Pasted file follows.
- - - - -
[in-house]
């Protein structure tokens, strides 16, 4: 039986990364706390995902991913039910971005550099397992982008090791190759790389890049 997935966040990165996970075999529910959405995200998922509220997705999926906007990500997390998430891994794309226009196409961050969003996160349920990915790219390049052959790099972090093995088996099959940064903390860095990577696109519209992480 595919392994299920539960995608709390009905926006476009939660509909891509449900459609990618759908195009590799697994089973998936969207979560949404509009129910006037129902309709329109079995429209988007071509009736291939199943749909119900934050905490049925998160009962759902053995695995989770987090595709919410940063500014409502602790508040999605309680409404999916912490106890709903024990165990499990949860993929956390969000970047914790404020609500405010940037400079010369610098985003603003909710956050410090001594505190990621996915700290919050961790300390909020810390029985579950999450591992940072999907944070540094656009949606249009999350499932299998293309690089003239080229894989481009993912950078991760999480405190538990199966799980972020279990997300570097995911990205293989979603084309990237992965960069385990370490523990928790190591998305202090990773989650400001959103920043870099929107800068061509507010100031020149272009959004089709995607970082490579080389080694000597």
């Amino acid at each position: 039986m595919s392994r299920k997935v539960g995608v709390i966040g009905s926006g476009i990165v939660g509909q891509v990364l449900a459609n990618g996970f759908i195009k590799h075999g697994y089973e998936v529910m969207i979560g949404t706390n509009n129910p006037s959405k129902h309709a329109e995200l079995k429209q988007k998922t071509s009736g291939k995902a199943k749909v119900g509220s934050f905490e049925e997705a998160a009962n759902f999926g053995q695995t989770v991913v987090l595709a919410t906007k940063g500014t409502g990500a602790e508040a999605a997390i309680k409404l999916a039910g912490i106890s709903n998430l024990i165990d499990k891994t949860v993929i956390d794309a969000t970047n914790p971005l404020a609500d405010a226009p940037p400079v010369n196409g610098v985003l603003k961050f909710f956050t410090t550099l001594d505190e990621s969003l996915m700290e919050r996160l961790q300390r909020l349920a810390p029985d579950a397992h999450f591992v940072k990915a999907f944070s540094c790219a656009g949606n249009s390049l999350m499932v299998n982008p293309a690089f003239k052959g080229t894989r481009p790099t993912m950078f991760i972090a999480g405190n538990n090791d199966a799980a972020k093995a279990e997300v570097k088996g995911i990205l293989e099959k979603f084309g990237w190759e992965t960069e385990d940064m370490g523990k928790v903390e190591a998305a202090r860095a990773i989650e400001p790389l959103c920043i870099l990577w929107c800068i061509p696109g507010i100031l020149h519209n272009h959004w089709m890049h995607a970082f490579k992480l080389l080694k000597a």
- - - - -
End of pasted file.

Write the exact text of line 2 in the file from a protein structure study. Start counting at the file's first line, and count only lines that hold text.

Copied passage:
């Protein structure tokens, strides 16, 4: 039986990364706390995902991913039910971005550099397992982008090791190759790389890049 997935966040990165996970075999529910959405995200998922509220997705999926906007990500997390998430891994794309226009196409961050969003996160349920990915790219390049052959790099972090093995088996099959940064903390860095990577696109519209992480 595919392994299920539960995608709390009905926006476009939660509909891509449900459609990618759908195009590799697994089973998936969207979560949404509009129910006037129902309709329109079995429209988007071509009736291939199943749909119900934050905490049925998160009962759902053995695995989770987090595709919410940063500014409502602790508040999605309680409404999916912490106890709903024990165990499990949860993929956390969000970047914790404020609500405010940037400079010369610098985003603003909710956050410090001594505190990621996915700290919050961790300390909020810390029985579950999450591992940072999907944070540094656009949606249009999350499932299998293309690089003239080229894989481009993912950078991760999480405190538990199966799980972020279990997300570097995911990205293989979603084309990237992965960069385990370490523990928790190591998305202090990773989650400001959103920043870099929107800068061509507010100031020149272009959004089709995607970082490579080389080694000597």